On the very day the SaskParty was sworn into office the new Premier, Brad Wall made the statement that "What the previous government has left behind, financially, is fairly stark." On the other hand, former Premier, Lorne Calvert stated he left a $2-billion surplus for Wall's government and if that's not enough, then the Saskatchewan Party can't manage its money.
This is a very interesting situation regarding Saskatchewan’s financial status. To begin with it is a better financial status than former Premier Grant Devine, of whom Brad Wall used to work for, left the NDP in 1991. The SaskParty has served in opposition for about a decade. If you look at how the opposition is defined it is to serve as the protector of the public purse. In other words, it was the SaskParty who was responsible over the last ten years to make sure your taxdollars were being spent prudently and that reserves were in place for leaner times. The SaskParty had many avenues to address the NDP government’s management of the province’s finances.
To begin with, the NDP government intoduced their budget every year wherein they set out in detail the nature of their expenditures. The SaskParty would then question the NDP government during the budget debate in the legislature and then would virtually cross-examine the finance minister and his officials during what is called the estimates when the legislature would break into what is commonly referred to as Committee of the Whole. After the budget is approved the books are eventually audited and a Standing Committee of the Legislature, the public accounts committee, reviews the auditors findings contained in his report and the public accounts committee then reports to the legislative assembly. Simply, there is an exhaustive sytem in place for the opposition to dig into the financial affairs of the governmnent of the day. There is a similar process in place to look deep into what the crown corporations are doing through the Standing Committee on Crown and Central Agencies.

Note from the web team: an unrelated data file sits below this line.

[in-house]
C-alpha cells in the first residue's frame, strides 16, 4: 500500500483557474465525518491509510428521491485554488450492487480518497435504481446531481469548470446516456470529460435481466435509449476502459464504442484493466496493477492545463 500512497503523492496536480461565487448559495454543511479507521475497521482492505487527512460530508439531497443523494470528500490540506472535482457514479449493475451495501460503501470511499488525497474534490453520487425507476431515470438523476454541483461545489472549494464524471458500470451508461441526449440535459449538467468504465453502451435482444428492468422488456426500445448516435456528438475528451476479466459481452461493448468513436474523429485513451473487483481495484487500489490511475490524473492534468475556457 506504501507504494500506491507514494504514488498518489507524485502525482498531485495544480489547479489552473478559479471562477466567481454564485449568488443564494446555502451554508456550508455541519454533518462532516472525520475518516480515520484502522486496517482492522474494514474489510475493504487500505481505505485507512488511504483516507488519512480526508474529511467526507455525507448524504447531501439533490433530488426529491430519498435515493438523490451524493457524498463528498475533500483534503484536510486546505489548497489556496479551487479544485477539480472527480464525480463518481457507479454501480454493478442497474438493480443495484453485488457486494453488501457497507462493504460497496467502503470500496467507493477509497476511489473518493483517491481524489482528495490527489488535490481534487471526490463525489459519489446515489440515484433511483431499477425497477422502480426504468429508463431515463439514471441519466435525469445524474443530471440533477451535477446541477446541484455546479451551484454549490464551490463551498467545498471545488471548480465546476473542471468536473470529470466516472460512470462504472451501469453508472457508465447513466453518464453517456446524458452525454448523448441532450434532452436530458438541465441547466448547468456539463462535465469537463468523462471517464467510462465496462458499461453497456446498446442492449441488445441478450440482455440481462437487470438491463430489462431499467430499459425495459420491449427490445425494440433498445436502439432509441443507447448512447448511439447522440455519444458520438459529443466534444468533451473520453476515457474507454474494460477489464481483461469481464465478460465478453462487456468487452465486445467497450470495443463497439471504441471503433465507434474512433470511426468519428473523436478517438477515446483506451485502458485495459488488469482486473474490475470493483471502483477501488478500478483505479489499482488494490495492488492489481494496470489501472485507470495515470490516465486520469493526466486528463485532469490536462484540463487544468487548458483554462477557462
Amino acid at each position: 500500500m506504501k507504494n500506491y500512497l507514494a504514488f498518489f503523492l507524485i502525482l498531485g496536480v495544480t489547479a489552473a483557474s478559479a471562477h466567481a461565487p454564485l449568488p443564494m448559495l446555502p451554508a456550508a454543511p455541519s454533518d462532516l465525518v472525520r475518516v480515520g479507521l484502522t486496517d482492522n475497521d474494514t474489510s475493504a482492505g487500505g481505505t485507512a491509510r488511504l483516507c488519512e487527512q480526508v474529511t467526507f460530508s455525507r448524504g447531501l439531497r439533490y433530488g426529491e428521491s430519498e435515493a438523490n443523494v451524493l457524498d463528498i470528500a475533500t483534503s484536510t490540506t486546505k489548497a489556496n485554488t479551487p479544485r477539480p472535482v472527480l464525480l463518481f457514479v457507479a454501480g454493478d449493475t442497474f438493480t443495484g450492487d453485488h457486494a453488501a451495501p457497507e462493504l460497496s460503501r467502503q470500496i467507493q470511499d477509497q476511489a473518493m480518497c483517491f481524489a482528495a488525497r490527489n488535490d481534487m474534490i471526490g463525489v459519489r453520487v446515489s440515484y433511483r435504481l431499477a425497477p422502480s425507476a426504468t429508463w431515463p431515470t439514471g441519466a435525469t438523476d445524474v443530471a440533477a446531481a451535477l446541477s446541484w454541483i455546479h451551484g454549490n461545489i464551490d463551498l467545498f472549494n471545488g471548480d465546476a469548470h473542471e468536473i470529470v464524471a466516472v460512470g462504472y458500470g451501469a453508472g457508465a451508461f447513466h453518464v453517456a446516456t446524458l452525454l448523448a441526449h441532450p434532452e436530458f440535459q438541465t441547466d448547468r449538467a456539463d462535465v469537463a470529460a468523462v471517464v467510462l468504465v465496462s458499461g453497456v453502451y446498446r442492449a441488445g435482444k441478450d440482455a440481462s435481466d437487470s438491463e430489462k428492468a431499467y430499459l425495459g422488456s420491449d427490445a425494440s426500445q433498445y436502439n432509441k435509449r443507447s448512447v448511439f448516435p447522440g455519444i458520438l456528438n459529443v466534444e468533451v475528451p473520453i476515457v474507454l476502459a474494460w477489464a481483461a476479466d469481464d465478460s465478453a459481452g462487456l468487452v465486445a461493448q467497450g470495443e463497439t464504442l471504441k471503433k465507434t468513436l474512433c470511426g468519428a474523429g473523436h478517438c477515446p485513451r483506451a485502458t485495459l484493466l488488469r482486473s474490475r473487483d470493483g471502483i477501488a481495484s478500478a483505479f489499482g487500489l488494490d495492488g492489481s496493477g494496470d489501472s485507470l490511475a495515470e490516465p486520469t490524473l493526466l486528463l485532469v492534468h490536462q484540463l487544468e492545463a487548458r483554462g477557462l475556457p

One could fairly ponder who was really responsible for the finances of our province since the NDP took power in 1991. One thing is for sure, the SaskParty had a responsibility and if Calvert only left a $2-billion surplus on the table it was, in part, the fault of the SaskParty' performance in opposition.
Now set aside all that I have stated to this point and you are left with a very interesting question. On what basis did the SaskParty make all their expensive election promises if they really didn’t know the true nature of the province’s financial status? I suppose it must have been make the promises and hope for the best. I sure hope they don’t govern that way.
Regardless, Grant Devine came to power when the province was in a terrible financial situation. Agriculture was down, the resource sector was down and interest rates were threw the roof. Brad Wall has come into power with a province that is experiencing an unprecedented economic boom. Premier Brad Wall’s first comments on the province’s finances, crying wolf and indicating the province may not be in very good financial shape, is a weak comment at best in an attempt to play down the voters expectations of this new SaskParty government’s ability to deliver on their election promises.
Either way you look at it the SaskParty either failed in opposition, and if you fail there you may fail in government, made too many expensive election promises they may now not be able to keep, even with $2-billion on the table and a rosy provincial economy, or are setting up to make cuts to services they don’t like in order to pay for their election promises. It was a poor start for the SaskParty on the matter of our province’s financial status. Former Premier, Grant Devine performed well given the province’s economic situation when he became Premier. We should expect more from Premier, Brad Wall given the strong economic state of Saskatchewan’s economy.